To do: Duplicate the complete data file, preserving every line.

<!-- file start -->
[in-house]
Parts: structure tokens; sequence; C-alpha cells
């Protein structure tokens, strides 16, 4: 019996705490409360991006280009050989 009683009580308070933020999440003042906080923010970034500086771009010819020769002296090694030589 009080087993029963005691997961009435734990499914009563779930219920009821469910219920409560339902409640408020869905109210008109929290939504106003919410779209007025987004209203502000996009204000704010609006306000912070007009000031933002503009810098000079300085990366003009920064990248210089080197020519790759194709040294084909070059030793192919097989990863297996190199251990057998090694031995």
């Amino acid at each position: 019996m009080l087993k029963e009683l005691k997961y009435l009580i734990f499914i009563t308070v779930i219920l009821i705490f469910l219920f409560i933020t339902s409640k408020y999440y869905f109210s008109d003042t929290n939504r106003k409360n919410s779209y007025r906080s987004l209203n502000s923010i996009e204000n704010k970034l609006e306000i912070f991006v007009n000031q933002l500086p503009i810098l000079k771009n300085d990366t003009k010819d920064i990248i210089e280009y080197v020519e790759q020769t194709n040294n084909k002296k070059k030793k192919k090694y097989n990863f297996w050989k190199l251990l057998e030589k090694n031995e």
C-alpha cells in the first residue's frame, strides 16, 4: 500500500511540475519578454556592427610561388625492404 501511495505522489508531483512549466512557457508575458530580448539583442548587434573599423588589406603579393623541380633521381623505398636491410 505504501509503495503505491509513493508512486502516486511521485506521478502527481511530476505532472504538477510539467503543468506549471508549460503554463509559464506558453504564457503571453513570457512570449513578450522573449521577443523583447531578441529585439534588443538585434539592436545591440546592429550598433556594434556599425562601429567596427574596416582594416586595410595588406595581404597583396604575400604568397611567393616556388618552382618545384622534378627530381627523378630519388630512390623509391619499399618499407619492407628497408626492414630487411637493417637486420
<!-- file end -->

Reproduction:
[in-house]
Parts: structure tokens; sequence; C-alpha cells
């Protein structure tokens, strides 16, 4: 019996705490409360991006280009050989 009683009580308070933020999440003042906080923010970034500086771009010819020769002296090694030589 009080087993029963005691997961009435734990499914009563779930219920009821469910219920409560339902409640408020869905109210008109929290939504106003919410779209007025987004209203502000996009204000704010609006306000912070007009000031933002503009810098000079300085990366003009920064990248210089080197020519790759194709040294084909070059030793192919097989990863297996190199251990057998090694031995």
């Amino acid at each position: 019996m009080l087993k029963e009683l005691k997961y009435l009580i734990f499914i009563t308070v779930i219920l009821i705490f469910l219920f409560i933020t339902s409640k408020y999440y869905f109210s008109d003042t929290n939504r106003k409360n919410s779209y007025r906080s987004l209203n502000s923010i996009e204000n704010k970034l609006e306000i912070f991006v007009n000031q933002l500086p503009i810098l000079k771009n300085d990366t003009k010819d920064i990248i210089e280009y080197v020519e790759q020769t194709n040294n084909k002296k070059k030793k192919k090694y097989n990863f297996w050989k190199l251990l057998e030589k090694n031995e």
C-alpha cells in the first residue's frame, strides 16, 4: 500500500511540475519578454556592427610561388625492404 501511495505522489508531483512549466512557457508575458530580448539583442548587434573599423588589406603579393623541380633521381623505398636491410 505504501509503495503505491509513493508512486502516486511521485506521478502527481511530476505532472504538477510539467503543468506549471508549460503554463509559464506558453504564457503571453513570457512570449513578450522573449521577443523583447531578441529585439534588443538585434539592436545591440546592429550598433556594434556599425562601429567596427574596416582594416586595410595588406595581404597583396604575400604568397611567393616556388618552382618545384622534378627530381627523378630519388630512390623509391619499399618499407619492407628497408626492414630487411637493417637486420